So imagine a vector space, where each dimension encodes an attribute such as edible, throwable, tasty, poisonous, kind, etc. Each object can be represented as a point in this attribute space. It is language that gives us categories as a shorthand to talk about commonly found objects. Different cultures would give rise to different ways of cutting up the world, and this is consistent with what has been observed by psychologists. Viewing categories as a way of compressing attribute vectors not only makes sense but is in agreement with the idea that categories culturally arose much later than the ability for humans to recognize objects. Thus it makes sense to think of category-free recognition. Since a robotic agent who was programmed to think of the world in terms of categories will have to unroll categories to understand objects in terms of tangible properties if they are to make sense of the world around them, why not use the properties/attributes as the primary elements of recognition in the first place!?
These ideas are not entirely new. In Computer Vision, there is a CVPR 2009 paper Describing objects by their attributes by Farhadi, Endres, Hoiem, and Forsyth (from UIUC) which strives to understand objects directly using the ideas discussed above. In the domain of thought recognition, the paper Zero-Shot Learning with Semantic Output Codes by Palatucci, Pomerleau, Hinton, and Mitchell strives to understand concepts in a similar semantic basis.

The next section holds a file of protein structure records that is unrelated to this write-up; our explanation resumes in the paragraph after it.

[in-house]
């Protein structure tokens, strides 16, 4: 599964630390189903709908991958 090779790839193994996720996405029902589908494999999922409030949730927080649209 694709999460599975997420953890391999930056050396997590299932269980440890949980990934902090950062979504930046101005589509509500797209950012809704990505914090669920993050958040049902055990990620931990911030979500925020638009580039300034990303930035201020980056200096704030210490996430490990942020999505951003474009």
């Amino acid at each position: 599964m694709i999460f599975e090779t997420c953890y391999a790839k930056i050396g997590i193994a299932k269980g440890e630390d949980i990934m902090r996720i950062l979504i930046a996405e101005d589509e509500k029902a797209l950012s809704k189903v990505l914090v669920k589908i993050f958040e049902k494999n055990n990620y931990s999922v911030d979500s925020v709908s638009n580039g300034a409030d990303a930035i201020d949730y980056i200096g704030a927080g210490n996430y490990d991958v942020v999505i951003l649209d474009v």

I believe the field of computer vision has been conceptually stuck and the vehement reliance on rigid object categories is partially to blame. We should read more Wittgenstein and focus more on understanding vision as a mere component of artificial intelligence. If we play the recognize objects in a static image game (as Computer Vision is doing!) then we obtain a fragmented view of reality and cannot fully understand the relationship between recognition and intelligence.